UK regulated utilities are facing the tightest scrutiny that they have experienced in years. A tit-for-tat battle between the two main political parties in proposing changes to address public concerns has culminated in the Labour Party proposing renationalisation and the Conservative Party greater regulatory supervision. So what is the regulatory outlook for customers, companies and their investors in the context of the renationalisation agenda and other recent developments?
In 2017 the European Commission imposed a record €2.4bn fine on Google for abusing its dominant position in online search by giving preferential treatment to its own comparison shopping service. Such complex cases of leveraging of market power also arise in other digital markets, and raise several questions. How should competition authorities weigh benefits to consumers against harm to competition and competitors? How can competition concerns be remedied without affecting incentives to innovate?
In the UK, complex decisions by economic regulators for their respective sectors are reviewed and appealed according to bespoke regimes, and decided by specialist bodies such as the UK Competition and Markets Authority (CMA). Dr Gavin Knott, Director (remedies, business and financial analysis) at the CMA, looks at the current appeal regimes and how they might develop in future
Investment banks face potential conflicts of interest when conducting initial public offerings (IPOs) of shares, as they provide services for both issuing firms and buy-side investors. Tim Jenkinson and Howard Jones of the Saïd Business School, University of Oxford, and Felix Suntheim of the UK Financial Conduct Authority (FCA), use data gathered as part of the FCA’s market study into investment and corporate banking to shed light on the extent to which conflicts of interest drive allocation decisions
The German federal network agency (Bundesnetzagentur, BNetzA) has determined the preliminary productivity factor X (Xgen) for gas networks in Germany—as in RPI – X (or CPI – X). The Xgen ensures that gains from technological progress and changes in input prices are passed on to final network customers via lower prices for network services. How was the Xgen determined? Why does it matter? And what lessons can be drawn?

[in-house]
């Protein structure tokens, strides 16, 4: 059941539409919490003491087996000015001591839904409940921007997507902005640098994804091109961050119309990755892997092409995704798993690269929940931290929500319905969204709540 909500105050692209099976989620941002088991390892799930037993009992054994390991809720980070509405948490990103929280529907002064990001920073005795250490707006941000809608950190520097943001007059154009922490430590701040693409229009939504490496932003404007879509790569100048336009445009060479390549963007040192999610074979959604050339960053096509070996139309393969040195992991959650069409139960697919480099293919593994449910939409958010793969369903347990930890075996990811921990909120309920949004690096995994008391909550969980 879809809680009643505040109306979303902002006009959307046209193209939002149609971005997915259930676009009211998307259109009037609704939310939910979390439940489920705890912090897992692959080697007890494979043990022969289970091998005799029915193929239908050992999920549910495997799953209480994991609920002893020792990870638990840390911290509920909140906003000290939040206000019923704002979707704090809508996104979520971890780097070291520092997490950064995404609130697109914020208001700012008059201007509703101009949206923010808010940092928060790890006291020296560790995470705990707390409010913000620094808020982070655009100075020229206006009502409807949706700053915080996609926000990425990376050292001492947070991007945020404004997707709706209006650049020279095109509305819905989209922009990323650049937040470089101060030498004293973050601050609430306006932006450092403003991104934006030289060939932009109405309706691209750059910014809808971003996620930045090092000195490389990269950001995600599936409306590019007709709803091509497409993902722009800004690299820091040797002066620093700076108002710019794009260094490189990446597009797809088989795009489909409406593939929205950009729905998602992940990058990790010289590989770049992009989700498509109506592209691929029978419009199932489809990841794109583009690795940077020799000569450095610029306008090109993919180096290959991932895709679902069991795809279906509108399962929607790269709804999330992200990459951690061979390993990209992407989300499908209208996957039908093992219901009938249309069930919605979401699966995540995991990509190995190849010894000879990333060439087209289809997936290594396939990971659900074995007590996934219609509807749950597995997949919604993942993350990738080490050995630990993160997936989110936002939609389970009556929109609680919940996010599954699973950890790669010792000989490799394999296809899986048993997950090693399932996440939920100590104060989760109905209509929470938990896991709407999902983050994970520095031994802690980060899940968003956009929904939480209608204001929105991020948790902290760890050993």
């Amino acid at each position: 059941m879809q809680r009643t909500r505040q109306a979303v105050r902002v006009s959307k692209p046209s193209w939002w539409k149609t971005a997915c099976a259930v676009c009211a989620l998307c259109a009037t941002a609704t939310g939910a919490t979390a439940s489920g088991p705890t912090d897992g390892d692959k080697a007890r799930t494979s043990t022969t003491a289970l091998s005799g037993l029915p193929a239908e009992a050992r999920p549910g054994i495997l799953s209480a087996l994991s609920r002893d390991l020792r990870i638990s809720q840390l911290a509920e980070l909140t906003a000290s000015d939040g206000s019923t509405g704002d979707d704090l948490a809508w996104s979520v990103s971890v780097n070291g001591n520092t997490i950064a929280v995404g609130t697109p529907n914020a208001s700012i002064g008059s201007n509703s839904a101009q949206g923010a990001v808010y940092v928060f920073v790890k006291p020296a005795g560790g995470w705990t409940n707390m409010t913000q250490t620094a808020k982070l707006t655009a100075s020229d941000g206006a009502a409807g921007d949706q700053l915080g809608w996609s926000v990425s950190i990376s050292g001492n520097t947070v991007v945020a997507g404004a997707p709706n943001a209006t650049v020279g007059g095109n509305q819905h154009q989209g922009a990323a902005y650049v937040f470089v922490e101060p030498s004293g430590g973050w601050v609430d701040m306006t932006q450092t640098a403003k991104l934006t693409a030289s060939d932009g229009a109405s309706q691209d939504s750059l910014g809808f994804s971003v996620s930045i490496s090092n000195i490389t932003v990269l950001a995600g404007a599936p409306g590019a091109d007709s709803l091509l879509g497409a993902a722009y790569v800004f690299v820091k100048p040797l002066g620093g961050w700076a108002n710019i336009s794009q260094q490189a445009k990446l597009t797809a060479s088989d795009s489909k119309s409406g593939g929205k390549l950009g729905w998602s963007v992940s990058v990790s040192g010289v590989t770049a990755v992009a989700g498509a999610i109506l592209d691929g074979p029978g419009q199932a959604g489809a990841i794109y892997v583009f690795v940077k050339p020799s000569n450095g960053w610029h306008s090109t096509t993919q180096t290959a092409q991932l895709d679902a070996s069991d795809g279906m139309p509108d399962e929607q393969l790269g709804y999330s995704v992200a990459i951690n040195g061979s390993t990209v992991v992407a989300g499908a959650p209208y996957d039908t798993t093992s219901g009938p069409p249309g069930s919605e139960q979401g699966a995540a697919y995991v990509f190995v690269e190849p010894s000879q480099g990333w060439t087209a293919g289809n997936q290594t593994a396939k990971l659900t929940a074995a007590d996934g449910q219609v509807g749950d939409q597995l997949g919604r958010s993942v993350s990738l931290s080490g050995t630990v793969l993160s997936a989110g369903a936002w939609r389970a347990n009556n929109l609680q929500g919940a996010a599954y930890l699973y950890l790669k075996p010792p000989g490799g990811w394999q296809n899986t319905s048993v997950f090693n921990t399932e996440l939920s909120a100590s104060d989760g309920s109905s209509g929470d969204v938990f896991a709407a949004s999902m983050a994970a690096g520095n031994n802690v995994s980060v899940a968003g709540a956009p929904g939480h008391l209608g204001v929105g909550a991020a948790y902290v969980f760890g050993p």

In February 2018 the European Commission published draft guidelines on determining significant market power (SMP) in electronic communications markets. This is one of several policy developments in the regulation of these markets, which are increasingly oligopolistic rather than monopolistic. What are some of the new (and old) issues raised by these developments?
In December 2017 the European Commission published Oxera’s ex post assessment of the impact of state aid on competition, a study that could have significant implications for future state aid control. We first developed an economic framework that the Commission can use in state aid assessments to evaluate the competitive effects of the aid. We then applied the framework in four case studies, providing insights into the main drivers of the impact of aid on competition
The current power generation shift from carbon-intensive energy sources towards carbon-neutral, intermittent sources such as wind and solar continues to be a priority throughout the EU. This transition has consequences for the efficient design of power markets. Jan Bouckaert, Oxera Associate and Professor of Economics at the University of Antwerp, and Geert Van Moer, PhD Fellow of the Flanders Research Foundation, and University of Antwerp, discuss recent research on the implications for investments in conventional power plants
Cat videos have won the Internet—Grumpy Cat, Nyan Cat and Keyboard Cat fill our social media feeds. Why do people create these videos? What motivates them, and how does the cat video market work? Equally, why do we watch videos of cats rather than watching perceived higher-quality content such as opera or learning a language online?
On 13 December 2017, Ofwat published its final methodology for how it will set prices for water companies in England and Wales from April 2020. This follows a consultation paper issued in July. In the final methodology, many of the policy decisions remain the same. However, Ofwat has now provided an initial view on the cost of capital. We look at this and other changes in its approach